"Improvisation is not an excuse for musical laziness" - Fred Frith
    "[...] things that we never dreamed of doing in Crimson or in any band that I've been in," - Tony Levin speaking of SGM

  16. #16
    That's Mr. to you, Sir!! Trane's Avatar
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    Quote Originally Posted by Steve F. View Post
    1. Heard and really did NOT like Greetings From L.A. But thank you for spurring me to hear it.

    2. When you say Copenhagen with Danny Thompson, dont you mean Dream Letter, which is London??? What is Copenhagen?
    1. Sorry you didn't like Greetings, but give it another shot if you wish... it wasn't an immediate success with me either.

    2. Absolutely my bad, it is Dream Letter with Thompson on bass.

    I understand how I got screwed up, though... The Copenhagen set includes mostly Happy Sad tracks, and on the studio album Happy Sad, there is a track called Dream Letter.
    my music collection increased tenfolds when I switched from heroin-addicts to crazy ones

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    Quote Originally Posted by Scrotum Scissor View Post
    Instead of monster Thompson, it's got Godster N.H. Ørsted-Pedersen, arguably the single greatest jazz bassist ever from Scandinavia - of near-Mingus'ian proportions.
    Yes, I know him from his (later) association with the great Oscar Peterson.

    Quite a few live albums by Buckley- well served in that regard compared to many of his peers.

    With regard to Dream Letter, I'm unclear of the provenance- it has an intro by a BBC Radio 1 DJ Pete Drummond but this wasn't a radio broadcast, was it? It's before the likes of In Concert (John Peel usually introduced that) and in any case, it's much longer than broadcasts on that show usually were.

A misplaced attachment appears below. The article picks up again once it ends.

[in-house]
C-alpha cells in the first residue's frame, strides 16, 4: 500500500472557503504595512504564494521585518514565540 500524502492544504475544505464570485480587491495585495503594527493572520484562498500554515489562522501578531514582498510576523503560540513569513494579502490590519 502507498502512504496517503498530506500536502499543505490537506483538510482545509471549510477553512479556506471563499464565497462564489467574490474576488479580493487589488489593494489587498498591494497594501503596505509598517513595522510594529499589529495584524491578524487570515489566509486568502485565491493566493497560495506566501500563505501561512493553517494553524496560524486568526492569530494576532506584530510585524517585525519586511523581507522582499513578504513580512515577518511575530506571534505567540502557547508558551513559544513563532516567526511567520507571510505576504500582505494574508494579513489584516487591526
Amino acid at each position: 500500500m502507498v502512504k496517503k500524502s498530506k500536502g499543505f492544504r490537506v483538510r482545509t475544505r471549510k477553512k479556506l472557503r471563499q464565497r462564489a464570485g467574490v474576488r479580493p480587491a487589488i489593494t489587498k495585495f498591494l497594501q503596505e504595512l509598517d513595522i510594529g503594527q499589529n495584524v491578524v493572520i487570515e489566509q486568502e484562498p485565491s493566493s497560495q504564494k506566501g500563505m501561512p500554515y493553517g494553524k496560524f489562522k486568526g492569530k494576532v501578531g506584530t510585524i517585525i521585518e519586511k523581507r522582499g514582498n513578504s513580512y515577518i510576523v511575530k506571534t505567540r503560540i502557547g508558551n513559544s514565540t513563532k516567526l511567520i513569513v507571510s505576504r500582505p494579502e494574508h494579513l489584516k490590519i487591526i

18. #18
    I am surprised that no one has jumped yet to say how irritating his voice is, how bad his technique and how beautiful his music would be if it wasn't for this voice.

  19. #19
    Quote Originally Posted by Zappathustra View Post
    I am surprised that no one has jumped yet to say how irritating his voice is, how bad his technique and how beautiful his music would be if it wasn't for this voice.


    Indeed. And how much better Diamanda Galás' music would be if she could only start singing a bit more like Celine Dion. Kellogg's too would be much better off recording hardcore porn loops than producing that awful cereal. And PE shouldn't be an online discussion forum but a blowup plastic hat.
    "Improvisation is not an excuse for musical laziness" - Fred Frith
    "[...] things that we never dreamed of doing in Crimson or in any band that I've been in," - Tony Levin speaking of SGM

  20. #20
    Quote Originally Posted by JJ88 View Post
    Yes, I know him from his (later) association with the great Oscar Peterson.

    Quite a few live albums by Buckley- well served in that regard compared to many of his peers.

    With regard to Dream Letter, I'm unclear of the provenance- it has an intro by a BBC Radio 1 DJ Pete Drummond but this wasn't a radio broadcast, was it? It's before the likes of In Concert (John Peel usually introduced that) and in any case, it's much longer than broadcasts on that show usually were.
    Drummond just happened to be in the audience and, as he says, someone spotted him and asked him to introduce the show.

  21. #21
    Blue Afternoon sums Tim's extra-terrestrial talent in the most cohere and crystal-clear way, and it's the one I reach out the most often - especially Sunday mornings, even my wife likes it. But I have to add I am not very familiar with his post-Lorca output, I keep reminding myself to listen seriously to Starsailor but I forget. Maybe I am ready for it now...

    Pity he was claimed back to his original planet so early. Pity for us of course, not for him.

  22. #22